In “Can You Hear Me Now?” [Skeptic], Michael Shermer argues correctly that cell phones cannot directly break DNA. But he is wrong to assert that cancer only arises after such damage occurs or that cell phones cannot damage DNA otherwise.
A Tufts University study has found that electrical properties of one type of cell can induce other, distant cells to change their behavior. Twelve different European laboratories working as part of a European Union–sponsored project have found evidence of DNA damage from signals from modern 3G phones. Split samples of human sperm studied in six different national laboratories indicate poorer morphology, motility and increased pathology for cell phone–exposed samples. Other studies in Sweden have found that those who started using cell phones as teenagers have four to five times more brain cancer as adults.
Shermer claims that the latest WHO epidemiological studies suggest no overall increased risk in brain cancer tied with cell phone use. But this project is continuing because its leaders understand the need for continued surveillance.
Department of Epidemiology
University of Pittsburgh
Shermer’s point was that there is not enough energy in microwaves produced by cell phones to cause the breakage of DNA, which can lead to cancer. Although this is true, one cannot conclude that cell phones are not carcinogenic. Research does exist—I am a co-author on a review article relating to it—discussing the carcinogenic effect of elevated tissue temperature with and without coexisting DNA damage from other causes. To my knowledge, no research exists yet on the low-temperature rises that cell phone radiation causes, the increased neurological sensitivity of young individuals, or the unlikely situation where there is known carcinogenic exposure combined with thermal exposure below thermal levels that can cause damage. Consequently, I am hesitant in this case to completely ignore the precautionary principle.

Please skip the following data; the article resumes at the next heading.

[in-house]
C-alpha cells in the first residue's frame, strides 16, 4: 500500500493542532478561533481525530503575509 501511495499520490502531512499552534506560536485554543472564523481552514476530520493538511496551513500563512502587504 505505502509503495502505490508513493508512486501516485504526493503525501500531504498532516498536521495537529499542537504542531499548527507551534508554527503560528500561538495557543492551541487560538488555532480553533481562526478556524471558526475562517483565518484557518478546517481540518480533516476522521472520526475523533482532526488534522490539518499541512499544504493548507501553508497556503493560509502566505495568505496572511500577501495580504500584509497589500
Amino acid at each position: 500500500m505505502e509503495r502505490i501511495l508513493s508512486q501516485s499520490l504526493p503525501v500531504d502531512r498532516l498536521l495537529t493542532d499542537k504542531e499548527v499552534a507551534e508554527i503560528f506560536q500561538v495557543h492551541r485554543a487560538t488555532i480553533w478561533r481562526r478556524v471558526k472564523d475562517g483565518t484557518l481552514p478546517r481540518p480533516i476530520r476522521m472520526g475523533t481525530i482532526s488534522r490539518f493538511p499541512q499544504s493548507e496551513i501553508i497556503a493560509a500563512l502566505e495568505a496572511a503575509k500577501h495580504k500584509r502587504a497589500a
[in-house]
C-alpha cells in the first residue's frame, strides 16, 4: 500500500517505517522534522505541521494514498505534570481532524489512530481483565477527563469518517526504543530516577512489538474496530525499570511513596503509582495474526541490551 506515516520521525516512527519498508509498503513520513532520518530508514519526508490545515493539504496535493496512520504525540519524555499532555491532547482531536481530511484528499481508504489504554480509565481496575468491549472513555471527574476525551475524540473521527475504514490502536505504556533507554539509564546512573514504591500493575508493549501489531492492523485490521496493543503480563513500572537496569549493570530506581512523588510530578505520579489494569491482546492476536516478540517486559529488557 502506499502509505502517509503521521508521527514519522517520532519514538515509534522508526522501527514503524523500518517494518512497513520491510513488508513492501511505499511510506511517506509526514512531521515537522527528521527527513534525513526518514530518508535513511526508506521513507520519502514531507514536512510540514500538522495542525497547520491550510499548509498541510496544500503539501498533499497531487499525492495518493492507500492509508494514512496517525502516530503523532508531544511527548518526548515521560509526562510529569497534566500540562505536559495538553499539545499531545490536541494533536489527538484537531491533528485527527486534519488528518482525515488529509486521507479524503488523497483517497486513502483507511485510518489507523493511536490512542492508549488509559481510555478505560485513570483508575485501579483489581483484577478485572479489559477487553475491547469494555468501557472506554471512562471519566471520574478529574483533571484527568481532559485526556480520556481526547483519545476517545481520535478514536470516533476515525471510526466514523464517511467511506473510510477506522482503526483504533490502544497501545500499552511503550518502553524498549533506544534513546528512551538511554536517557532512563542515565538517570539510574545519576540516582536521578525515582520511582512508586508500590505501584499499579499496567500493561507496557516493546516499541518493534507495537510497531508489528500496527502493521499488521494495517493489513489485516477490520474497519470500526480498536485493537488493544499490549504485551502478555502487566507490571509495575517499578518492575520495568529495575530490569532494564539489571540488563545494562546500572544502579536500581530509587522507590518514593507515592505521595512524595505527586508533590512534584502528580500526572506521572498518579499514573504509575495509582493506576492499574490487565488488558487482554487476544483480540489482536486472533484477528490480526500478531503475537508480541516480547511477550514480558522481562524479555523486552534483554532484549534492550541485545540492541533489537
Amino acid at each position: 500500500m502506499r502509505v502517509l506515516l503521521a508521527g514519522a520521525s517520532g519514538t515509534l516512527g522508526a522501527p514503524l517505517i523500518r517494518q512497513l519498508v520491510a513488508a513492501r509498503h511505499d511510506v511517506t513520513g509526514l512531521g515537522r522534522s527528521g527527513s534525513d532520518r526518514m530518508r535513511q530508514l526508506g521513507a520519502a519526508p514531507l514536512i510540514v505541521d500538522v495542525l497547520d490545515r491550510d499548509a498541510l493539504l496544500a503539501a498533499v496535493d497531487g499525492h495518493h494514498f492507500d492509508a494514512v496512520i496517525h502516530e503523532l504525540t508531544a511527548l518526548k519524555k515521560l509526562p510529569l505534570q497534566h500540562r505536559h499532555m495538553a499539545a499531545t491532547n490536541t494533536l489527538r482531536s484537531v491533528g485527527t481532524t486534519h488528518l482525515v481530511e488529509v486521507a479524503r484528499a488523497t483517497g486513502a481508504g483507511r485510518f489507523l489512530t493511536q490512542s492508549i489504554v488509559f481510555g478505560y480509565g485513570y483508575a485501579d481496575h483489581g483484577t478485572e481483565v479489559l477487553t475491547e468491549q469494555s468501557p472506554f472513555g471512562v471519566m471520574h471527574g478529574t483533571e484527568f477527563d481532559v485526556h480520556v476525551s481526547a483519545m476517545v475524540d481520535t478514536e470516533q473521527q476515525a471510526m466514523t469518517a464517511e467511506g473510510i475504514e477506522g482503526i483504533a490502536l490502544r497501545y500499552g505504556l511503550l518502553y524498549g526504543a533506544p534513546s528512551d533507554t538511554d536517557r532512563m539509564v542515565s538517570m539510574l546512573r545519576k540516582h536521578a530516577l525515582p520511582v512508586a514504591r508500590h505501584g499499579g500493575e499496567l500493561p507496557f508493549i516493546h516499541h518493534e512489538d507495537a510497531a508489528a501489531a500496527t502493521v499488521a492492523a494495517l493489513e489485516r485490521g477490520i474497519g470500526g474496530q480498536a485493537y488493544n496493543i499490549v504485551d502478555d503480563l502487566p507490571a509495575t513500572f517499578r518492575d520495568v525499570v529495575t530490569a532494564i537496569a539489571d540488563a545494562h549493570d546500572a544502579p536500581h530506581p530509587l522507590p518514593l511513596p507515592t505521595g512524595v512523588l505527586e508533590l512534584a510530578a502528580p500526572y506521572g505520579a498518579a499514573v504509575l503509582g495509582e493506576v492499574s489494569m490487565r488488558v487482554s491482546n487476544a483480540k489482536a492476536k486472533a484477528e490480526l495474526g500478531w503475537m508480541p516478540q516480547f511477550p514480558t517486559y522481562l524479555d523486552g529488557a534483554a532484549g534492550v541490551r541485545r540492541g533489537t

Benjamin L. Viglianti
Department of Radiology
University of Michigan at Ann Arbor
SHERMER REPLIES: [for more on this debate, see www.ScientificAmerican.com/feb2011/skeptic]: Many readers noted that cancer has many causes, such as epigenetic mechanisms that do not require the breaking of DNA chemical bonds, but these other causes are not what most critics are claiming for the alleged connection between cell phone use and brain cancer. Davis agrees with me that “cell phones cannot directly break DNA,” but then she contradicts herself by citing an E.U.-sponsored study on whether DNA damage is linked to 3G phones. The E.U. study has been discredited. The other studies she mentions are either irrelevant or have not been replicated. Viglianti makes a good point that should, in principle, be a testable hypothesis that could lead to a fuller understanding of cancer and its causes. In the meantime, I cannot help but wonder why no one seems concerned about skin cancers caused by holding cell phones in one’s hand and pressed against one’s ear.